Abstract TestFixture Classes

Wow, a technical post with code! I haven't done that in a while. I'm not feeling the hottest right now - I have a bad sore throat and I have a slight fever - but since I know my manager reads my blog I hope he sees this in case I take the day off tomorrow. Anyway, it has to do with unit tests in .NET. Here's the scenario. Let's say you have tests in a base class and you have two subclasses of that base class:

[TestFixture]
public abstract class BaseClass
{
    public BaseClass() : base() {}

    [Test]
    public void TestMethod() 
    {
        Trace.WriteLine(this.GetType().FullName);
    }
}

[TestFixture]
public class SubClassOne : BaseClass
{
    public SubClassOne() : base() {}
}

[TestFixture]
public class SubClassTwo : BaseClass
{
    public SubClassTwo() : base() {}
}

Now, note that BaseClass is abstract, so you really can't run TestMethod() as you can't make an instance of BaseClass. But TestDriven.NET will actually look for concrete implementations of the abstract class and run the method from those classes [1]. In other words, when I run TestMethod(), this is what I see in the Output window in VS .NET:

------ Test started: Assembly: Tests.dll ------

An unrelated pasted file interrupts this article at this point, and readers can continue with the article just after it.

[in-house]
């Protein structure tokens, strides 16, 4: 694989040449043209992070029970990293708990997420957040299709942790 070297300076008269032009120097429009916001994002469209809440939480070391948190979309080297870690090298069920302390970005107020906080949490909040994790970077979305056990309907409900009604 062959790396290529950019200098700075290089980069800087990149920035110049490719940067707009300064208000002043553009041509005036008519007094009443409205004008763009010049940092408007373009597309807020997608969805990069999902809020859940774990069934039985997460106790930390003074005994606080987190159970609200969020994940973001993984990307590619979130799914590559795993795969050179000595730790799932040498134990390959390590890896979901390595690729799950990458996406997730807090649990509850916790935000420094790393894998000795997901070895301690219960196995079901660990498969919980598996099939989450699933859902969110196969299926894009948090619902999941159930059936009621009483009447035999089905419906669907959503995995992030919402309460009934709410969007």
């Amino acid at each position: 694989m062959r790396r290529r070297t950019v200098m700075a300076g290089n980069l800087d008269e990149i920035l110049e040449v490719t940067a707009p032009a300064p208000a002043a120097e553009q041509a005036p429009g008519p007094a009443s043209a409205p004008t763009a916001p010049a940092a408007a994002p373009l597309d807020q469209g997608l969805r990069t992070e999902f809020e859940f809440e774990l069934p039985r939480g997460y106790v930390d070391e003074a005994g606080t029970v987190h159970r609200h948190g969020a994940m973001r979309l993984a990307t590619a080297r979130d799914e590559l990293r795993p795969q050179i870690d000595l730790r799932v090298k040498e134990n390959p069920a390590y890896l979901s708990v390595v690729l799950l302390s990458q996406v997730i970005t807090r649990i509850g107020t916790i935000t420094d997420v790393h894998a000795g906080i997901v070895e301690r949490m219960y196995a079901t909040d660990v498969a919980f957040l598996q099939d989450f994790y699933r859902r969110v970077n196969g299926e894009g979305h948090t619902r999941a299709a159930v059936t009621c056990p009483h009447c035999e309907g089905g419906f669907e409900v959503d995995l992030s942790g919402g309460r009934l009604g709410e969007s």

Tests.SubClassOne
Tests.SubClassTwo

2 succeeded, 0 failed, 0 skipped, took 0.01 seconds.



---------------------- Done ----------------------

The problem that I had at the client was that our base abstract class didn't have the [TestFixture] attribute on it. I can kind of understand why the developer (who also happens to be my manager :) ) did this as it shouldn't really matter that the base class isn't a test fixture; only the subclasses should have that metadata. But that's the way it works.

What I'd like to see in a future version of TestDriven.NET (and I've already let Jamie know about it) is that you would get a dynamic menu option in VS .NET's context menu. For example, right after the Run Test(s) option, there would be a Run Test... menu option that would then open a submenu that would list all of the possible test methods you could run. That may not be very performant, but it would be a nice option as I don't want to always run every subclass's implementation of the base class's test method.

Anyway, just another oddity I've fun - hopefully you can avoid it in the future.

[1] I didn't know this until tonight when Jamie Cansdale told me about it in a MSN conversation - thanks, Jamie!

* Posted at 08.30.2005 07:24:10 PM CST | Link *

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